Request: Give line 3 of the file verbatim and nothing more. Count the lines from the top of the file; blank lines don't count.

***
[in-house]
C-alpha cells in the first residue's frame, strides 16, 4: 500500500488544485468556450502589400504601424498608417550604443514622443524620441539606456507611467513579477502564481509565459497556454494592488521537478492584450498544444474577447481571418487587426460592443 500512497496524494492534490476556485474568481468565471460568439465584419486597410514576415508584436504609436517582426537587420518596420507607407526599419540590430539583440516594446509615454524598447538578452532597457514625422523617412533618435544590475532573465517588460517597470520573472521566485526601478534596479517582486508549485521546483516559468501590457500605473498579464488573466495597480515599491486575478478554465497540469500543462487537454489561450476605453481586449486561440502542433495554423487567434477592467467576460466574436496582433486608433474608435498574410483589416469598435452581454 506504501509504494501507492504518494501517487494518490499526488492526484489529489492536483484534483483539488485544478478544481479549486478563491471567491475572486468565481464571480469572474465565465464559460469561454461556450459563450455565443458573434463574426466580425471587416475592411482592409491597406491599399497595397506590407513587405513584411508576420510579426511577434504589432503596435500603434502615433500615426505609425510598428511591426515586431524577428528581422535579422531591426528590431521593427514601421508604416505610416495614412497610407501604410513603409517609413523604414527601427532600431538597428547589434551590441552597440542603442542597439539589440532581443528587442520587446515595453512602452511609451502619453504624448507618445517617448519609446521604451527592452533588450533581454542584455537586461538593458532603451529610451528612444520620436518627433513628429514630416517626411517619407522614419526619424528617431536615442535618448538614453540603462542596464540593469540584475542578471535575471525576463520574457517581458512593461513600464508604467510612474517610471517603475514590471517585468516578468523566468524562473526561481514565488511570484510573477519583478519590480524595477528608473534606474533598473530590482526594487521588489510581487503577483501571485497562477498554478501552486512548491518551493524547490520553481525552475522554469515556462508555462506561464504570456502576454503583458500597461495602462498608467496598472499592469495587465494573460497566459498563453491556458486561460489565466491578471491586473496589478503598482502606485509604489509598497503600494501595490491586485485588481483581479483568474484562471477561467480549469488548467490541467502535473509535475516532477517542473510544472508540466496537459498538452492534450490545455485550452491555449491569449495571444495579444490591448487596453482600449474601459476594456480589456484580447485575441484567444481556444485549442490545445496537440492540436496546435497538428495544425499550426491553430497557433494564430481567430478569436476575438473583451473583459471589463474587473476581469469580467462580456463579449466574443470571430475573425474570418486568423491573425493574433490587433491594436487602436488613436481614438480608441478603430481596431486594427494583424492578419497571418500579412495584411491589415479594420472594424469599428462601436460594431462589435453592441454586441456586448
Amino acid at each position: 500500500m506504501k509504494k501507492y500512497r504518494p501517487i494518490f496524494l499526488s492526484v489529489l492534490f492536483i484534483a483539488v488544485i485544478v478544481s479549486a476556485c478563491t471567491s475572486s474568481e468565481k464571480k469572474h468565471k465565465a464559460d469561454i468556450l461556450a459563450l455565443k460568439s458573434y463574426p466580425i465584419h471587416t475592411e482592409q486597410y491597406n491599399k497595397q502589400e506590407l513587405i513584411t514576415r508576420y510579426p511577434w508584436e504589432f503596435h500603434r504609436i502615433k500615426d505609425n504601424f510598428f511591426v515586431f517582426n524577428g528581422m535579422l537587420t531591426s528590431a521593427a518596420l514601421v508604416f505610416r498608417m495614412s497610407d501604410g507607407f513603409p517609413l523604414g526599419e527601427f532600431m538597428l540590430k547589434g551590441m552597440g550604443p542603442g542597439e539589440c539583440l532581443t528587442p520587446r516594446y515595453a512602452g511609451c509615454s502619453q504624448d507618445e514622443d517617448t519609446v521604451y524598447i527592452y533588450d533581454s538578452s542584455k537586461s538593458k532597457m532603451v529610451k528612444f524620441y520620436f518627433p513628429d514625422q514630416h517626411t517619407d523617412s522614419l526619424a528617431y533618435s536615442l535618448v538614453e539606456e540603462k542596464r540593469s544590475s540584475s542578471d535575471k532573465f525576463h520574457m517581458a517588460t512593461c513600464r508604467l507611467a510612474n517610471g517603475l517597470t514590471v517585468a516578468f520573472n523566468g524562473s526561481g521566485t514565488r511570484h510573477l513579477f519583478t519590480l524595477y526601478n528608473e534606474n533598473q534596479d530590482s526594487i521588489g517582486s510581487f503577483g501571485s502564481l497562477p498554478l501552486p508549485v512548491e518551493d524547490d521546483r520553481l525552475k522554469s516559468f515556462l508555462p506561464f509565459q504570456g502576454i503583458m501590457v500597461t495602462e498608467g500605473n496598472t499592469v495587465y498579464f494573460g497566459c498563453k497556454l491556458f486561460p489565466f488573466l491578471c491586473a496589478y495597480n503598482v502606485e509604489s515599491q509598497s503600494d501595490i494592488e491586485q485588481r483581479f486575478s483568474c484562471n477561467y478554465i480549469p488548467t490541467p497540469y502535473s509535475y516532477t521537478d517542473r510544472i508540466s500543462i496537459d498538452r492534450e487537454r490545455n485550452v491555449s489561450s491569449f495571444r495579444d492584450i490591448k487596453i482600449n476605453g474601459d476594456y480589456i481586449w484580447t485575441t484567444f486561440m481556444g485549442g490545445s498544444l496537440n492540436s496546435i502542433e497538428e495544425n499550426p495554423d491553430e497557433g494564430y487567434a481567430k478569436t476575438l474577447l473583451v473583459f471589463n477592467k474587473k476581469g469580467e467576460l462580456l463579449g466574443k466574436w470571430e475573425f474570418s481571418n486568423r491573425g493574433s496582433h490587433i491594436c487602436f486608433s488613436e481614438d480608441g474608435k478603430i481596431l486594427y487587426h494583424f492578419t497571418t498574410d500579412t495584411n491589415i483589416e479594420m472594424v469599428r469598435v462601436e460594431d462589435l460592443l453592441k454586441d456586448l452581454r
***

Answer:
Amino acid at each position: 500500500m506504501k509504494k501507492y500512497r504518494p501517487i494518490f496524494l499526488s492526484v489529489l492534490f492536483i484534483a483539488v488544485i485544478v478544481s479549486a476556485c478563491t471567491s475572486s474568481e468565481k464571480k469572474h468565471k465565465a464559460d469561454i468556450l461556450a459563450l455565443k460568439s458573434y463574426p466580425i465584419h471587416t475592411e482592409q486597410y491597406n491599399k497595397q502589400e506590407l513587405i513584411t514576415r508576420y510579426p511577434w508584436e504589432f503596435h500603434r504609436i502615433k500615426d505609425n504601424f510598428f511591426v515586431f517582426n524577428g528581422m535579422l537587420t531591426s528590431a521593427a518596420l514601421v508604416f505610416r498608417m495614412s497610407d501604410g507607407f513603409p517609413l523604414g526599419e527601427f532600431m538597428l540590430k547589434g551590441m552597440g550604443p542603442g542597439e539589440c539583440l532581443t528587442p520587446r516594446y515595453a512602452g511609451c509615454s502619453q504624448d507618445e514622443d517617448t519609446v521604451y524598447i527592452y533588450d533581454s538578452s542584455k537586461s538593458k532597457m532603451v529610451k528612444f524620441y520620436f518627433p513628429d514625422q514630416h517626411t517619407d523617412s522614419l526619424a528617431y533618435s536615442l535618448v538614453e539606456e540603462k542596464r540593469s544590475s540584475s542578471d535575471k532573465f525576463h520574457m517581458a517588460t512593461c513600464r508604467l507611467a510612474n517610471g517603475l517597470t514590471v517585468a516578468f520573472n523566468g524562473s526561481g521566485t514565488r511570484h510573477l513579477f519583478t519590480l524595477y526601478n528608473e534606474n533598473q534596479d530590482s526594487i521588489g517582486s510581487f503577483g501571485s502564481l497562477p498554478l501552486p508549485v512548491e518551493d524547490d521546483r520553481l525552475k522554469s516559468f515556462l508555462p506561464f509565459q504570456g502576454i503583458m501590457v500597461t495602462e498608467g500605473n496598472t499592469v495587465y498579464f494573460g497566459c498563453k497556454l491556458f486561460p489565466f488573466l491578471c491586473a496589478y495597480n503598482v502606485e509604489s515599491q509598497s503600494d501595490i494592488e491586485q485588481r483581479f486575478s483568474c484562471n477561467y478554465i480549469p488548467t490541467p497540469y502535473s509535475y516532477t521537478d517542473r510544472i508540466s500543462i496537459d498538452r492534450e487537454r490545455n485550452v491555449s489561450s491569449f495571444r495579444d492584450i490591448k487596453i482600449n476605453g474601459d476594456y480589456i481586449w484580447t485575441t484567444f486561440m481556444g485549442g490545445s498544444l496537440n492540436s496546435i502542433e497538428e495544425n499550426p495554423d491553430e497557433g494564430y487567434a481567430k478569436t476575438l474577447l473583451v473583459f471589463n477592467k474587473k476581469g469580467e467576460l462580456l463579449g466574443k466574436w470571430e475573425f474570418s481571418n486568423r491573425g493574433s496582433h490587433i491594436c487602436f486608433s488613436e481614438d480608441g474608435k478603430i481596431l486594427y487587426h494583424f492578419t497571418t498574410d500579412t495584411n491589415i483589416e479594420m472594424v469599428r469598435v462601436e460594431d462589435l460592443l453592441k454586441d456586448l452581454r